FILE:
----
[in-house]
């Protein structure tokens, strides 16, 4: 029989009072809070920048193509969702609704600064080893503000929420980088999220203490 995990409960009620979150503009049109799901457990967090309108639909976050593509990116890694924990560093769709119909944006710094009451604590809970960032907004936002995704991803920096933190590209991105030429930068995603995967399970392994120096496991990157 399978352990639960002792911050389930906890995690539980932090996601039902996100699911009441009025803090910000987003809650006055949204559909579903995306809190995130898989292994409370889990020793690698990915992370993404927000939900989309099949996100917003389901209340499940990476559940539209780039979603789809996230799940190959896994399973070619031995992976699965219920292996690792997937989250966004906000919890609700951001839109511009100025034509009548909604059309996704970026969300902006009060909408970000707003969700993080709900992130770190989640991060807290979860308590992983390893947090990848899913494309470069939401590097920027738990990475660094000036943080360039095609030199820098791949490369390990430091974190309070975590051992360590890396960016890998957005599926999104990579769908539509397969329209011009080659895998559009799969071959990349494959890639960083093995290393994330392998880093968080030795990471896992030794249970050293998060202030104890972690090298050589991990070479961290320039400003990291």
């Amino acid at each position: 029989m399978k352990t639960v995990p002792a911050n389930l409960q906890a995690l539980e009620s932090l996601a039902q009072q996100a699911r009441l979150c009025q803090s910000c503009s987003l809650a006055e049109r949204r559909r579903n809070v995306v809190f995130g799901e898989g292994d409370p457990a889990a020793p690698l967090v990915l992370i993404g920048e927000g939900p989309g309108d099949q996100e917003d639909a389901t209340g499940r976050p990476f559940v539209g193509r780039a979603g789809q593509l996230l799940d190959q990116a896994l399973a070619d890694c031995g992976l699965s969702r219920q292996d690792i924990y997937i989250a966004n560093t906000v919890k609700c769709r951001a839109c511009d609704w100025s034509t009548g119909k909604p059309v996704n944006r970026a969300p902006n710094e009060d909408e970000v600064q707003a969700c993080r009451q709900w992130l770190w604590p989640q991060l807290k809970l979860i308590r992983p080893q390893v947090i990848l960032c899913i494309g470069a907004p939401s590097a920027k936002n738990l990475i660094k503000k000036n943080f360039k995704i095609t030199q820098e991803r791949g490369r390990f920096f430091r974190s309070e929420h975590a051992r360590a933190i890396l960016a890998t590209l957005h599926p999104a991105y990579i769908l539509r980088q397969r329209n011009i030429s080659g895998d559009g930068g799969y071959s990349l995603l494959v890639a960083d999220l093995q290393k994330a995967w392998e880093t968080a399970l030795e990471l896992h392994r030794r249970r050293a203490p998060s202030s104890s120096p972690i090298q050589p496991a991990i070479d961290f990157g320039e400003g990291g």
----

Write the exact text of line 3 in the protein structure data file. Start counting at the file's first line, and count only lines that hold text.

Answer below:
């Amino acid at each position: 029989m399978k352990t639960v995990p002792a911050n389930l409960q906890a995690l539980e009620s932090l996601a039902q009072q996100a699911r009441l979150c009025q803090s910000c503009s987003l809650a006055e049109r949204r559909r579903n809070v995306v809190f995130g799901e898989g292994d409370p457990a889990a020793p690698l967090v990915l992370i993404g920048e927000g939900p989309g309108d099949q996100e917003d639909a389901t209340g499940r976050p990476f559940v539209g193509r780039a979603g789809q593509l996230l799940d190959q990116a896994l399973a070619d890694c031995g992976l699965s969702r219920q292996d690792i924990y997937i989250a966004n560093t906000v919890k609700c769709r951001a839109c511009d609704w100025s034509t009548g119909k909604p059309v996704n944006r970026a969300p902006n710094e009060d909408e970000v600064q707003a969700c993080r009451q709900w992130l770190w604590p989640q991060l807290k809970l979860i308590r992983p080893q390893v947090i990848l960032c899913i494309g470069a907004p939401s590097a920027k936002n738990l990475i660094k503000k000036n943080f360039k995704i095609t030199q820098e991803r791949g490369r390990f920096f430091r974190s309070e929420h975590a051992r360590a933190i890396l960016a890998t590209l957005h599926p999104a991105y990579i769908l539509r980088q397969r329209n011009i030429s080659g895998d559009g930068g799969y071959s990349l995603l494959v890639a960083d999220l093995q290393k994330a995967w392998e880093t968080a399970l030795e990471l896992h392994r030794r249970r050293a203490p998060s202030s104890s120096p972690i090298q050589p496991a991990i070479d961290f990157g320039e400003g990291g």